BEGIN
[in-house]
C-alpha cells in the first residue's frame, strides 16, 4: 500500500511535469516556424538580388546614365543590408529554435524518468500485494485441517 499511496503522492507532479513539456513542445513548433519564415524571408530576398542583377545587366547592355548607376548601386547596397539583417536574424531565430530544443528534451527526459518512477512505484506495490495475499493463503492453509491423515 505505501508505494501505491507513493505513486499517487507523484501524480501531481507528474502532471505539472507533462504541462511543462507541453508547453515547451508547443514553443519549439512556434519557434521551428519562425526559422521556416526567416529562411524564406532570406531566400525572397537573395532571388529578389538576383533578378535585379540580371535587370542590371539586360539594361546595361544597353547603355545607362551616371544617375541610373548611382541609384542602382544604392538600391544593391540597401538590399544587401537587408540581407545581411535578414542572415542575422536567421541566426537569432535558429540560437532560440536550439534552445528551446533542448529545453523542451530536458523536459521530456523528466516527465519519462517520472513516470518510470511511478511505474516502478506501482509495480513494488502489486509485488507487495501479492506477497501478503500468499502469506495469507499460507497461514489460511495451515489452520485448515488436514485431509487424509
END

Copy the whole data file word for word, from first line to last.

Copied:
[in-house]
C-alpha cells in the first residue's frame, strides 16, 4: 500500500511535469516556424538580388546614365543590408529554435524518468500485494485441517 499511496503522492507532479513539456513542445513548433519564415524571408530576398542583377545587366547592355548607376548601386547596397539583417536574424531565430530544443528534451527526459518512477512505484506495490495475499493463503492453509491423515 505505501508505494501505491507513493505513486499517487507523484501524480501531481507528474502532471505539472507533462504541462511543462507541453508547453515547451508547443514553443519549439512556434519557434521551428519562425526559422521556416526567416529562411524564406532570406531566400525572397537573395532571388529578389538576383533578378535585379540580371535587370542590371539586360539594361546595361544597353547603355545607362551616371544617375541610373548611382541609384542602382544604392538600391544593391540597401538590399544587401537587408540581407545581411535578414542572415542575422536567421541566426537569432535558429540560437532560440536550439534552445528551446533542448529545453523542451530536458523536459521530456523528466516527465519519462517520472513516470518510470511511478511505474516502478506501482509495480513494488502489486509485488507487495501479492506477497501478503500468499502469506495469507499460507497461514489460511495451515489452520485448515488436514485431509487424509